Texas Hold'em Poker Tells

Photo Courtesy (Nevada Casino History)
Johnny Moss immortalized on a poker chip. Photo Courtesy (Nevada Casino History)

The game of poker can be deceptively tough. Texas Hold'em is a bit confusing when you start, but once you learn  the game can lead even a terrible player to think they are close to playing perfectly! It's a lot more than knowing what beats what.

A new player to the game of golf doesn't think they should tee it up with Tiger Woods and play for money, but everyday there are a million poker players risking their hard-earned money in games they have no business in.

New players often think they are just as good as experienced players like Doyle Brunson. And there are several reasons for that.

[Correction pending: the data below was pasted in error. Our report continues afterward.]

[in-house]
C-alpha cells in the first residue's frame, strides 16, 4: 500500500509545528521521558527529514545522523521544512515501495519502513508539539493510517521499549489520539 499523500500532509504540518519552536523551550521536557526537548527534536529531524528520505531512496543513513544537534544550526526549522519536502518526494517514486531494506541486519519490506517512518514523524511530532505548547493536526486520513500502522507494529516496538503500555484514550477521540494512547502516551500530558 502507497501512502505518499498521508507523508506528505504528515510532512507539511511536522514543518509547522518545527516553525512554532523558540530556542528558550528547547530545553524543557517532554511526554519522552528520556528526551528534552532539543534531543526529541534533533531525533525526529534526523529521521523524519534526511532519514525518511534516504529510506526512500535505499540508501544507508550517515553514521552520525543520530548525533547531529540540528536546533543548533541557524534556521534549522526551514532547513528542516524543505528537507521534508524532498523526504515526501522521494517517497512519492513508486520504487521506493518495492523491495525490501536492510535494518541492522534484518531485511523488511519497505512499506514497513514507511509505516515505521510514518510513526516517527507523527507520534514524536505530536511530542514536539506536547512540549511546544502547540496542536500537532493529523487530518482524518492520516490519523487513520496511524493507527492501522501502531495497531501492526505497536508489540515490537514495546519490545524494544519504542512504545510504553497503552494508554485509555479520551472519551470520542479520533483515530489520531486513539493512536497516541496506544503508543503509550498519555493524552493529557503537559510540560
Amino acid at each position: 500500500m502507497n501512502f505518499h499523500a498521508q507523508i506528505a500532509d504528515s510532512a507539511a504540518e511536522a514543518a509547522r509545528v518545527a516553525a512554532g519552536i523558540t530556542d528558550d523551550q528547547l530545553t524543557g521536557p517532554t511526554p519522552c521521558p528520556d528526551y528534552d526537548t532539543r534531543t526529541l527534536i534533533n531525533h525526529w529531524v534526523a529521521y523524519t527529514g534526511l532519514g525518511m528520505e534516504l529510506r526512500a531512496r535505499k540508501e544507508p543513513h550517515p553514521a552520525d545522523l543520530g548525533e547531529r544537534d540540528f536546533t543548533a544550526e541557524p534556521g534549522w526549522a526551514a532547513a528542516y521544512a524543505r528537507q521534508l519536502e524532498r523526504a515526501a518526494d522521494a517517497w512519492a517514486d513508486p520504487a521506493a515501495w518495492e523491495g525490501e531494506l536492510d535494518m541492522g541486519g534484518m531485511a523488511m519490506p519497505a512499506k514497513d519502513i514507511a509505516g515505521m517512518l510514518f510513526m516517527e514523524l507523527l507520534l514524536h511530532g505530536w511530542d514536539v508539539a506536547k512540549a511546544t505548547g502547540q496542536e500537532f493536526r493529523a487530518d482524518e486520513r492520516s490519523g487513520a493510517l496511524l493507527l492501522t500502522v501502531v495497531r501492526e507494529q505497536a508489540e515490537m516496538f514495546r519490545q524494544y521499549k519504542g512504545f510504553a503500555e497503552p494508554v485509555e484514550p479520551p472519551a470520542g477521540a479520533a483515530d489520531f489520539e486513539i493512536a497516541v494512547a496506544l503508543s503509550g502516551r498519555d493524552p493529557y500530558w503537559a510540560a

The first reason is that TV poker games don't show every hand. They key on exciting hands and give viewers tunnel vision - a distorted view of what has been happening on any given table. There are many ways to manipulate your opponents, and there is plenty to be learned about those same opponents, but those skills take years of practice to hone, and you can't see that on TV.

However, you might be able to pick up a few tells from the players, especially since you get to see their hole cards. A tell is any mannerism or movement that a player makes subconsciously, or makes purposely trying to throw off the competition.

Tell Number One: Loose Talk, Tight Play

The first thing you should learn about each opponent is what starting cards they will play. In Texas Hold'em, each players' two cards are known only to them, so you have to learn their range of starting hands.